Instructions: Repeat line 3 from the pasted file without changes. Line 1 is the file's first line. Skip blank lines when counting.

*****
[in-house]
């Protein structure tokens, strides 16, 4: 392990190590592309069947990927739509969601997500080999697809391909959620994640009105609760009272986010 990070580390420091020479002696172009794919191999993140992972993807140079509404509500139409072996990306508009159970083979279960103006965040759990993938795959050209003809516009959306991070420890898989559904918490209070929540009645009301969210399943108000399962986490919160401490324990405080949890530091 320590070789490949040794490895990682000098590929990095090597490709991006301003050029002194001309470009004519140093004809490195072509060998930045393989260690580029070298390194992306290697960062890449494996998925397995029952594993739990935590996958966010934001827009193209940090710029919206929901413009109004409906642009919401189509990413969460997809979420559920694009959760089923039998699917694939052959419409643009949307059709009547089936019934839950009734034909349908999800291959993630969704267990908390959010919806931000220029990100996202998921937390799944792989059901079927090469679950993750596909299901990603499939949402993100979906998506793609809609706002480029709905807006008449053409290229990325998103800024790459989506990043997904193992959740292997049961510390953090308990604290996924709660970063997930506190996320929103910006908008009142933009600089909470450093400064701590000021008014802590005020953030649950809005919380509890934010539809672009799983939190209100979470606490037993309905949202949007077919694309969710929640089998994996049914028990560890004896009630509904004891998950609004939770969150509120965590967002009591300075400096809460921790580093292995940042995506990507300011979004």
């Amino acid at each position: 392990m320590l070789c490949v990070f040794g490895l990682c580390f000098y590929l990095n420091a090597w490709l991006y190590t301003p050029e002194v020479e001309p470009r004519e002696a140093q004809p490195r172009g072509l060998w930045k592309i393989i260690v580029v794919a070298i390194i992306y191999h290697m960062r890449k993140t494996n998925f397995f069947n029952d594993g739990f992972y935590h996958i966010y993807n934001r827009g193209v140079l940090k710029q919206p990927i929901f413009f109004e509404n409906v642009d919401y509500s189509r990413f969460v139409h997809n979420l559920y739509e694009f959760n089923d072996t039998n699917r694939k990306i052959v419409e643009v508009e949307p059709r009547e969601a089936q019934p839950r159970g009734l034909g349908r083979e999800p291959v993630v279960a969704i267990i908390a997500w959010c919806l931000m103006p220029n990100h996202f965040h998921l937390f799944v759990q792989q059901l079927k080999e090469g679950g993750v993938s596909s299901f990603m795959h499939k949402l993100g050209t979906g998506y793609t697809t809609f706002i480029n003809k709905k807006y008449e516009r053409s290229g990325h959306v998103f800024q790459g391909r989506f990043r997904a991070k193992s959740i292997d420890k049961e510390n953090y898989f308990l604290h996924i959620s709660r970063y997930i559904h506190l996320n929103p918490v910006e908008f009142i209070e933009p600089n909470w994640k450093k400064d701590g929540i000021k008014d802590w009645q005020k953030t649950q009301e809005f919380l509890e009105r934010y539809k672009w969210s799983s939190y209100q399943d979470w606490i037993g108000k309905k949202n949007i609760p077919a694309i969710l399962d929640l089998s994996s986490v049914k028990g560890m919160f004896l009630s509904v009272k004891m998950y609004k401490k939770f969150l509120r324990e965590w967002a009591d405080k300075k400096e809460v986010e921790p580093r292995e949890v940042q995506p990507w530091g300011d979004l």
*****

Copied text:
């Amino acid at each position: 392990m320590l070789c490949v990070f040794g490895l990682c580390f000098y590929l990095n420091a090597w490709l991006y190590t301003p050029e002194v020479e001309p470009r004519e002696a140093q004809p490195r172009g072509l060998w930045k592309i393989i260690v580029v794919a070298i390194i992306y191999h290697m960062r890449k993140t494996n998925f397995f069947n029952d594993g739990f992972y935590h996958i966010y993807n934001r827009g193209v140079l940090k710029q919206p990927i929901f413009f109004e509404n409906v642009d919401y509500s189509r990413f969460v139409h997809n979420l559920y739509e694009f959760n089923d072996t039998n699917r694939k990306i052959v419409e643009v508009e949307p059709r009547e969601a089936q019934p839950r159970g009734l034909g349908r083979e999800p291959v993630v279960a969704i267990i908390a997500w959010c919806l931000m103006p220029n990100h996202f965040h998921l937390f799944v759990q792989q059901l079927k080999e090469g679950g993750v993938s596909s299901f990603m795959h499939k949402l993100g050209t979906g998506y793609t697809t809609f706002i480029n003809k709905k807006y008449e516009r053409s290229g990325h959306v998103f800024q790459g391909r989506f990043r997904a991070k193992s959740i292997d420890k049961e510390n953090y898989f308990l604290h996924i959620s709660r970063y997930i559904h506190l996320n929103p918490v910006e908008f009142i209070e933009p600089n909470w994640k450093k400064d701590g929540i000021k008014d802590w009645q005020k953030t649950q009301e809005f919380l509890e009105r934010y539809k672009w969210s799983s939190y209100q399943d979470w606490i037993g108000k309905k949202n949007i609760p077919a694309i969710l399962d929640l089998s994996s986490v049914k028990g560890m919160f004896l009630s509904v009272k004891m998950y609004k401490k939770f969150l509120r324990e965590w967002a009591d405080k300075k400096e809460v986010e921790p580093r292995e949890v940042q995506p990507w530091g300011d979004l």